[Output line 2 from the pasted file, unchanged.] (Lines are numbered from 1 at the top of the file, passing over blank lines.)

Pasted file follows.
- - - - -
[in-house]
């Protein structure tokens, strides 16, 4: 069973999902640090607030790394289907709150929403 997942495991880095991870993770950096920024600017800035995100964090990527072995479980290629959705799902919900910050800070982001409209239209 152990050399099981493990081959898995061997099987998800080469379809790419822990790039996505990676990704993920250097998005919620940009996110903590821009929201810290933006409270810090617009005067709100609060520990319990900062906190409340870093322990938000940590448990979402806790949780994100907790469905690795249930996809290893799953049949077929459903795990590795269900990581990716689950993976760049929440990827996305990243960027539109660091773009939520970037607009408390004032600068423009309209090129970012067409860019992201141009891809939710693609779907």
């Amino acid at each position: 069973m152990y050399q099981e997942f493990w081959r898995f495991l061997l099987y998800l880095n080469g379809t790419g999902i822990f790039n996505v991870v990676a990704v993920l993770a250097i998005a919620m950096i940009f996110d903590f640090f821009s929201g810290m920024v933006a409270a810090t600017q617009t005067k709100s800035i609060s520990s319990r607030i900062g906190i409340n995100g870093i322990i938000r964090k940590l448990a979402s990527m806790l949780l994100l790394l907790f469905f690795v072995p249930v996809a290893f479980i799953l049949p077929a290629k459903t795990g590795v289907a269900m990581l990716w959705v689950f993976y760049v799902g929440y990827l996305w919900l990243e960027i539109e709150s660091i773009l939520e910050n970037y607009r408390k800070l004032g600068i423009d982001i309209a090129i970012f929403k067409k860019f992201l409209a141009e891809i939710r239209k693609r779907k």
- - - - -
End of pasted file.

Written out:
């Protein structure tokens, strides 16, 4: 069973999902640090607030790394289907709150929403 997942495991880095991870993770950096920024600017800035995100964090990527072995479980290629959705799902919900910050800070982001409209239209 152990050399099981493990081959898995061997099987998800080469379809790419822990790039996505990676990704993920250097998005919620940009996110903590821009929201810290933006409270810090617009005067709100609060520990319990900062906190409340870093322990938000940590448990979402806790949780994100907790469905690795249930996809290893799953049949077929459903795990590795269900990581990716689950993976760049929440990827996305990243960027539109660091773009939520970037607009408390004032600068423009309209090129970012067409860019992201141009891809939710693609779907």